I said, don't use Mickey Mouse, it's trademarked for brand protection. Use Steamboat Willie, and you're safe. The mouse isn't trademarked, but his name is.

Let's salvage this thread and get back to the point, that we can use Howard's work and use "Conan" in the title even though it is trademarked thanks to prior usage.

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Re: Using Robert E. Howard's Conan and Kull as a basis for game

Post by AnyOldName3 » 18 Mar 2020, 20:15

I can't tell if we're mostly agreeing or are actually disagreeing. There's stuff in what you're writing that makes it seem like points may be being missed, but not enough to say for sure.

More of The Mouse is trademarked than just his name. His likeness, including the outline of his head, and even just three black circles that vaguely resemble his head are also trademarked. It's context that determines whether it's trademark infringement. If we made a Steamboat Willie game and put The Mouse on the box art when we sold it, that would be dicey, despite the same thing with plain black text on a white background being okay.

If Conan is trademarked, it means there's no prior usage in the same market that the trademark office are aware of. Prior use can make a trademark application be rejected or an existing trademark be voided, but it doesn't mean you can ignore it while it exists. If the holder sees we're infringing and doesn't defend it, then that's also grounds for it to be voided, so if someone says they have a trademark for Conan video games, there will be legal action of some form, and that has a nasty habit of being resolved in favour of the party with the most expensive lawyers rather than the one following the letter of the law.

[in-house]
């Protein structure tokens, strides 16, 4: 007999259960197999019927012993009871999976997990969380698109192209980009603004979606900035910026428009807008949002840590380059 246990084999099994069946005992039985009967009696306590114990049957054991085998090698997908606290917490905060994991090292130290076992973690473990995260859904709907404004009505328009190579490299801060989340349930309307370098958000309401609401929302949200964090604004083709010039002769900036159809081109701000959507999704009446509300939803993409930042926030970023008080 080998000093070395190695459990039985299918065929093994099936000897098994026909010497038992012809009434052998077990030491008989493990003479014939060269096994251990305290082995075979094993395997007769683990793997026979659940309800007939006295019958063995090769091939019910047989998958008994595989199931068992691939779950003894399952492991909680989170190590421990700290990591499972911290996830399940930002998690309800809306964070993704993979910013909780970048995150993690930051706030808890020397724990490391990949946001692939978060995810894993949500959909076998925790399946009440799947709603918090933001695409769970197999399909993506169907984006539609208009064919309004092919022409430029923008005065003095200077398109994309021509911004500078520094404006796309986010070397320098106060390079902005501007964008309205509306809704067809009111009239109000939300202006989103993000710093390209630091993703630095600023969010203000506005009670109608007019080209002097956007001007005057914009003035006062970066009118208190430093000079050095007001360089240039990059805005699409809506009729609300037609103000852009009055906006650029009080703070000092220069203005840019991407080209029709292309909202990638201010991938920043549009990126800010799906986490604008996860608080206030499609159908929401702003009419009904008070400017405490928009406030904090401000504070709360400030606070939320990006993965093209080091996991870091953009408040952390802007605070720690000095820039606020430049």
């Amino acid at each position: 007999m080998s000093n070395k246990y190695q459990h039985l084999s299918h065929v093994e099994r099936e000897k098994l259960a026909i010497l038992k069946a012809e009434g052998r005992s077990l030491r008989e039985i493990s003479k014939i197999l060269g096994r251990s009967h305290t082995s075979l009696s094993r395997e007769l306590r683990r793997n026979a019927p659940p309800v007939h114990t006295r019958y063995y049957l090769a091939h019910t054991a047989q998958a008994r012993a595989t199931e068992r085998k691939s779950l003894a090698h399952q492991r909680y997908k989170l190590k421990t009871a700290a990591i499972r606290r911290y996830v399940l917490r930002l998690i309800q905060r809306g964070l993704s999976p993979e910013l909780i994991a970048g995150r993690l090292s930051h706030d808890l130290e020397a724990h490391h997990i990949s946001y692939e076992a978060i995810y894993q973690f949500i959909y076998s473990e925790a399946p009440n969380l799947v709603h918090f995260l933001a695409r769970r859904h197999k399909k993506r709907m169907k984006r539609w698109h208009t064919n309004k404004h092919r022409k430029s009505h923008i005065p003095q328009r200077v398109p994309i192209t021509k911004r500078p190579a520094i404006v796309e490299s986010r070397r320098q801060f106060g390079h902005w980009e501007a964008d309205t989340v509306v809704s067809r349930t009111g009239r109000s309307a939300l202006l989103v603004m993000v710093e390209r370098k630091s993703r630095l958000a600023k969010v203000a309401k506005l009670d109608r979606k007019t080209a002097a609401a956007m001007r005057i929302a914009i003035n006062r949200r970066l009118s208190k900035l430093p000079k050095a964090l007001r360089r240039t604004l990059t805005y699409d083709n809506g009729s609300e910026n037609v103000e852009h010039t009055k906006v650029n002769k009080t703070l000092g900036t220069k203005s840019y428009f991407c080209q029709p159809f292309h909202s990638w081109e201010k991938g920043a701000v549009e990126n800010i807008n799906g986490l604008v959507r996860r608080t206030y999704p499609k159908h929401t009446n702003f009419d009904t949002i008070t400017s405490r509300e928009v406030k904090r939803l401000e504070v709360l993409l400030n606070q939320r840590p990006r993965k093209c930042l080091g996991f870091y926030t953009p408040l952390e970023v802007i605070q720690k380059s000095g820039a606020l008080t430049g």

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Re: Using Robert E. Howard's Conan and Kull as a basis for game

Post by psi29a » 18 Mar 2020, 20:55

https://www.startartlegal.com/new-blog/ ... lic-domain
The Mickey that will enter the public domain on that future date is different from how he exists today. Today’s mickey has two round ears, red shorts with white buttons, large yellow shoes, white gloves on each hand, a flat oblong nose, and eyes with large whites and black pupils. The Steamboat Willie Mickey is in black and white, with two dots for eyes, no gloves, white shorts with white buttons, white shoes (still large), and a slightly longer and more angular nose. It is the Steamboat Willie Mickey, and only that version of the character, that the public may be able to use in 2024.